Kalpathi argues that though it is true that millennials can be obsessed with themselves, at the same time their social consciousness provides an opportunity to engage them in organisational pursuits. The key is to identify a higher purpose for the organisation with which the millennials can identify. For example, Ola’s larger cause of making intra-city travel easier and more affordable while at the same time benefiting the large community of owner-drivers provides an ideal lever to get millennials engaged. Their need for more frequent and tangible feedback can be met by organisational re-design. Kalpathi quotes the CEO of a procurement consulting firm to define the challenge: “Can we make our workplaces as responsive as the app on the smartphone?”

Kalpathi points out that smart companies are creating organisational systems, processes and cultures that are aligned with the values and aspirations of millennials. These include large corporations like HCL Technologies that give employees the freedom and flexibility to craft solutions far beyond what the client has asked for, and young firms like InMobi that use office design to promote interaction, “Conversations over Coffee” to facilitate interaction and feedback, and Spot Rewards to quickly recognise outstanding contributions.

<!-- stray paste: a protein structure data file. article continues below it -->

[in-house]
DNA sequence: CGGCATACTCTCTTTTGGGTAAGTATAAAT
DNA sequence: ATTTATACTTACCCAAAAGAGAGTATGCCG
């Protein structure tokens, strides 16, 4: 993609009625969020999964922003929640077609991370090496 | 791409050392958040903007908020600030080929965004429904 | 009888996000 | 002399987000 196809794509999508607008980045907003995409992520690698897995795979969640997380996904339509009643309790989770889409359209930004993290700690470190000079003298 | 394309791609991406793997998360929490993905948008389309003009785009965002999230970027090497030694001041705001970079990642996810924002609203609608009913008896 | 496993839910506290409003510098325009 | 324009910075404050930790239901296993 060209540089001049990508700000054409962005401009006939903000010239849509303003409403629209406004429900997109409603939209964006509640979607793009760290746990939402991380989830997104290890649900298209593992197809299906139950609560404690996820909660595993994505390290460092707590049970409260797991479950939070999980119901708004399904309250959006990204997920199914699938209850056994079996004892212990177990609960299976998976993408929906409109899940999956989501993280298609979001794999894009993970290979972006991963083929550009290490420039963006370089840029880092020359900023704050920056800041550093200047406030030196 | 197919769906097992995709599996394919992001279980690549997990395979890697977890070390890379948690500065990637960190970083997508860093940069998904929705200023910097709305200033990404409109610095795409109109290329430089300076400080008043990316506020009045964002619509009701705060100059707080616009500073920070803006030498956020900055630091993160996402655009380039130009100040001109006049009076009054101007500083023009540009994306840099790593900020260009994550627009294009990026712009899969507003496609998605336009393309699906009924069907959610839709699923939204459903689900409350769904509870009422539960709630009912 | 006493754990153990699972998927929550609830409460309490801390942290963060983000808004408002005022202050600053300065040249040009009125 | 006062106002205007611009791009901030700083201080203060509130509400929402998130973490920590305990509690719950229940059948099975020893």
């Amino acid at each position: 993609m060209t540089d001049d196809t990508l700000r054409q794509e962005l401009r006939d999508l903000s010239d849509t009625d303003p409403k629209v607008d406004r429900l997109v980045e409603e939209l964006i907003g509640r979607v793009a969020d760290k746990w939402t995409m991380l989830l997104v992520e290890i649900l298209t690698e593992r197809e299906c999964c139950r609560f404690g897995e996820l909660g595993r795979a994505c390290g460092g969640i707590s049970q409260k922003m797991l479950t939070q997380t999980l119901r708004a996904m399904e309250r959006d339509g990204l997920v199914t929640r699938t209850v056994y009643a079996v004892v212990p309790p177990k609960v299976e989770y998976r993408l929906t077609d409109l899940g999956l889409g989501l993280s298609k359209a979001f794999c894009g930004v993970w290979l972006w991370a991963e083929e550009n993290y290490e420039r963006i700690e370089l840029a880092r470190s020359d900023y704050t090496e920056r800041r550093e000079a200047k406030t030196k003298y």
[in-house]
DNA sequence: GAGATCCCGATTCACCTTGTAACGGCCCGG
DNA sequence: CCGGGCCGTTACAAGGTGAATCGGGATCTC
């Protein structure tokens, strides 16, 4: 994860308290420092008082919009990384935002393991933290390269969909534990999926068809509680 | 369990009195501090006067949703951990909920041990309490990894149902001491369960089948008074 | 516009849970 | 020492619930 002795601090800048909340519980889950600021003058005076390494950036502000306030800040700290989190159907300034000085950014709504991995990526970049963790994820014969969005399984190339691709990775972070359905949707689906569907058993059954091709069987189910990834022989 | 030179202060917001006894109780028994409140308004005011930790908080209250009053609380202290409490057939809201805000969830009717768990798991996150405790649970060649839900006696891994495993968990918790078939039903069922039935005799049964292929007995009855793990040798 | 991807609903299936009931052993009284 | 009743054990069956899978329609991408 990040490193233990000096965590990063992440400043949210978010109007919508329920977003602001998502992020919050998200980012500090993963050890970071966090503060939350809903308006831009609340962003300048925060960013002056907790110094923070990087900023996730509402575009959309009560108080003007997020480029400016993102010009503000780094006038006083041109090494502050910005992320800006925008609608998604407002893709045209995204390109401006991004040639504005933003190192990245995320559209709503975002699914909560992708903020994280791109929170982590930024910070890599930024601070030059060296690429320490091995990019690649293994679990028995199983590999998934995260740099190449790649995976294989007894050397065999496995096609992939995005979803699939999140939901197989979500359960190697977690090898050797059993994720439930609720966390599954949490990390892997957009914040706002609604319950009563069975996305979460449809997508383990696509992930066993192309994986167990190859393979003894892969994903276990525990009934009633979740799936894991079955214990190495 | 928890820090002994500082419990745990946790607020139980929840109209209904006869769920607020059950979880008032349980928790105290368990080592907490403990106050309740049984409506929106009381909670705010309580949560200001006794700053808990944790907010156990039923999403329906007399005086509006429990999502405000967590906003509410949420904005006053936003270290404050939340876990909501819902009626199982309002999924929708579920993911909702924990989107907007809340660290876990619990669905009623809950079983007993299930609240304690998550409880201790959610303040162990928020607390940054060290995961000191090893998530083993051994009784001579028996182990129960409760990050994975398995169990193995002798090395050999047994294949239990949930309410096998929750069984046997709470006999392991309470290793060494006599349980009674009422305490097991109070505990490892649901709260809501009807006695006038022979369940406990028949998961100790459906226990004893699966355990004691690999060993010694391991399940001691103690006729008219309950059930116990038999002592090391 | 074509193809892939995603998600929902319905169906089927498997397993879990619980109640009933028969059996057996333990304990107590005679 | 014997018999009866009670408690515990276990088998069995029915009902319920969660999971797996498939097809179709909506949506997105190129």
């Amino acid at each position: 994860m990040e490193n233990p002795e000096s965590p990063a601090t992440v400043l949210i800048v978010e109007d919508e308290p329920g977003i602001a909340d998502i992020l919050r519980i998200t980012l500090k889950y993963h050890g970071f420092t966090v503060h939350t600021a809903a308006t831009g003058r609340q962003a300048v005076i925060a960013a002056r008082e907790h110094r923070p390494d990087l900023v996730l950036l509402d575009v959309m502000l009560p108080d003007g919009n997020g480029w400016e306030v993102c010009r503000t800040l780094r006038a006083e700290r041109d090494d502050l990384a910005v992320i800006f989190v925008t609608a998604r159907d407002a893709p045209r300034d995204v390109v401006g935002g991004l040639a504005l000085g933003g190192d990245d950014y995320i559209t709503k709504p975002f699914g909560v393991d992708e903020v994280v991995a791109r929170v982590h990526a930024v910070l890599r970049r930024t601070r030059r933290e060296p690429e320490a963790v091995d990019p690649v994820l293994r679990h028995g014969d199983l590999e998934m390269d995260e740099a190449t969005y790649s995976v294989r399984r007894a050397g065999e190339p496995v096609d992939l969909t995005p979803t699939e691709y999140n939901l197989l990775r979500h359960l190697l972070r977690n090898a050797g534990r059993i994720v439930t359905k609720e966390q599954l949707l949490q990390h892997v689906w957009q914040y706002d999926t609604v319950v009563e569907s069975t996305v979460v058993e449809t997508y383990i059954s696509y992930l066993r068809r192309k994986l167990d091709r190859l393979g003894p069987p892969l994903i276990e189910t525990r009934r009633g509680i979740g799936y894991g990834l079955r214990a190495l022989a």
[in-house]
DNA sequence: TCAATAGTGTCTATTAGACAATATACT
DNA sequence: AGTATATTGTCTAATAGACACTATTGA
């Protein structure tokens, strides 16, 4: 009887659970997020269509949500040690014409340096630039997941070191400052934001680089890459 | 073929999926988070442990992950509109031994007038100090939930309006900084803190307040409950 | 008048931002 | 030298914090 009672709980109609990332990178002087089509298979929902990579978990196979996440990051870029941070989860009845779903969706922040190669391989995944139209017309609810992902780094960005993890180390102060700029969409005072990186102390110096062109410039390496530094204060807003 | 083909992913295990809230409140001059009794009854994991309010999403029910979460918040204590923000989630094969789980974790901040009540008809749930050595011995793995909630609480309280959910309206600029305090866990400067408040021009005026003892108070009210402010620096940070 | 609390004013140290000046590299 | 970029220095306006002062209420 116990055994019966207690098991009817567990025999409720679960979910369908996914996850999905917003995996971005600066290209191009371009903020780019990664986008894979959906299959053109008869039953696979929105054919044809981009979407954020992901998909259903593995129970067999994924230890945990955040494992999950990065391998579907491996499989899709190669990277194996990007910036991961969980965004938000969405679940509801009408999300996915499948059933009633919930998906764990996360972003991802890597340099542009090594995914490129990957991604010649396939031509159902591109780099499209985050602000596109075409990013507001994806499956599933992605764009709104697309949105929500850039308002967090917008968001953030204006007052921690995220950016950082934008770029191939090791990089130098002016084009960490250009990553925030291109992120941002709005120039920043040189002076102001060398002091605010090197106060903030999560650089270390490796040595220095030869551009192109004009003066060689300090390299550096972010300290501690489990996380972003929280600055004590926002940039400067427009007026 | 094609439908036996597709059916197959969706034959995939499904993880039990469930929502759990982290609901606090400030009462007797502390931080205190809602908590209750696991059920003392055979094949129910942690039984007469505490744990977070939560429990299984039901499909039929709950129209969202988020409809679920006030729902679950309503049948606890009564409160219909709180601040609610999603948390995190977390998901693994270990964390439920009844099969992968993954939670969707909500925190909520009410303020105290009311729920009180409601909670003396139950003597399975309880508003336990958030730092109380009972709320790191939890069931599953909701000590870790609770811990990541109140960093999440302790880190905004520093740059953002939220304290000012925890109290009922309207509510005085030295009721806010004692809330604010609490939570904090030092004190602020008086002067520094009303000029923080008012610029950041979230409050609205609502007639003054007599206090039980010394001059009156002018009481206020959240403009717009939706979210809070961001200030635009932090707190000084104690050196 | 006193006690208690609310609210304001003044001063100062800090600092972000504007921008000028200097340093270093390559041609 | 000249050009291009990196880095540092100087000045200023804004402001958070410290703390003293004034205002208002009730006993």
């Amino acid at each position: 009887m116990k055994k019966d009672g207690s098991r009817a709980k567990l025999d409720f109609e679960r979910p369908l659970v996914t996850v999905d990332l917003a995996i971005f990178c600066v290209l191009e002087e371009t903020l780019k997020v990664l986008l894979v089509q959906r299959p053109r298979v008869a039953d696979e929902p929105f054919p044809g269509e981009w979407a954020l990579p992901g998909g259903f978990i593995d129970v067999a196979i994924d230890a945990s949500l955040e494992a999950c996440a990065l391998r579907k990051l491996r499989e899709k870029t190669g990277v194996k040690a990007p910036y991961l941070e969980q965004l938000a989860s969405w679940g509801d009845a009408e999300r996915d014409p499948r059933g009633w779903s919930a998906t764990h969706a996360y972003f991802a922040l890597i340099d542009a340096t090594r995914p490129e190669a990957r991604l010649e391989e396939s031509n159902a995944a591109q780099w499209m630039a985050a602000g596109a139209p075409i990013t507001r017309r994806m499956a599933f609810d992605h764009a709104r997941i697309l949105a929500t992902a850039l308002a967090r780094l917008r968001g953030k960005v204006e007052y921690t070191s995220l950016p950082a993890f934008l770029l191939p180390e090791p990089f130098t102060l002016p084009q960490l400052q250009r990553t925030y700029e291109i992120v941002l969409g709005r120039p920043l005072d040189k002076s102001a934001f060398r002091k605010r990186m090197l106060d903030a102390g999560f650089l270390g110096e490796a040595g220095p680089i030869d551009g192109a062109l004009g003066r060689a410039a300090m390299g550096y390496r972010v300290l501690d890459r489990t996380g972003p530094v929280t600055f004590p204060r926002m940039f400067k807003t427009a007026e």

Continuing in this positive vein, Kalpathi sees millennials as digital natives and well suited to be “Exponential Entrepreneurs” who can use new technologies to transform businesses. By the same token, large corporations can engage millennials if they use digital platforms to engage them.

Millennials take to improvisation well, particularly if they have the right tools. Defying traditional logic, millennials are early givers—millennial entrepreneurs have been seen to support other startups even before their own have stabilised. They are happy to learn together and out loud. Firms can leverage this if they establish internal social networking platforms. Millennials are quick learners, and companies can use group events like hackathons to engage them in solving big problems. Millennials like to work with coaches and mentors. Given their prodigious digital talent they can also be useful as reverse mentors for senior management.